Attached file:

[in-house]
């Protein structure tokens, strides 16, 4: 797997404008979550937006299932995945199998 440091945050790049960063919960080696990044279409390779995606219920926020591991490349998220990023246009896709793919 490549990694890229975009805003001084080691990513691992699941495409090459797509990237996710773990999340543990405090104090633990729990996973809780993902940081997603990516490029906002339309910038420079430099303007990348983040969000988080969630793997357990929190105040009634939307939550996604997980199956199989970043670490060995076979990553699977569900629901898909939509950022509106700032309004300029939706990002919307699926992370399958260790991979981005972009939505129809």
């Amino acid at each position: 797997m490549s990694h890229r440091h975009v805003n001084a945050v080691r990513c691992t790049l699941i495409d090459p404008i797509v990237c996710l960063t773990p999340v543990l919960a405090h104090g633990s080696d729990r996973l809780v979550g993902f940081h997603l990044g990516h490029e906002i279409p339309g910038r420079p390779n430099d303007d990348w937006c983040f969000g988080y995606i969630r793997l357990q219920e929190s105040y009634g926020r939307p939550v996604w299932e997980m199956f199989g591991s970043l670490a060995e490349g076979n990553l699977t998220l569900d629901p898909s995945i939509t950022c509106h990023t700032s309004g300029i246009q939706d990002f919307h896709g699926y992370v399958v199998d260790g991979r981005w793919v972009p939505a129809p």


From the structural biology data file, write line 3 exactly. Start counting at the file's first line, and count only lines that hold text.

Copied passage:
């Amino acid at each position: 797997m490549s990694h890229r440091h975009v805003n001084a945050v080691r990513c691992t790049l699941i495409d090459p404008i797509v990237c996710l960063t773990p999340v543990l919960a405090h104090g633990s080696d729990r996973l809780v979550g993902f940081h997603l990044g990516h490029e906002i279409p339309g910038r420079p390779n430099d303007d990348w937006c983040f969000g988080y995606i969630r793997l357990q219920e929190s105040y009634g926020r939307p939550v996604w299932e997980m199956f199989g591991s970043l670490a060995e490349g076979n990553l699977t998220l569900d629901p898909s995945i939509t950022c509106h990023t700032s309004g300029i246009q939706d990002f919307h896709g699926y992370v399958v199998d260790g991979r981005w793919v972009p939505a129809p």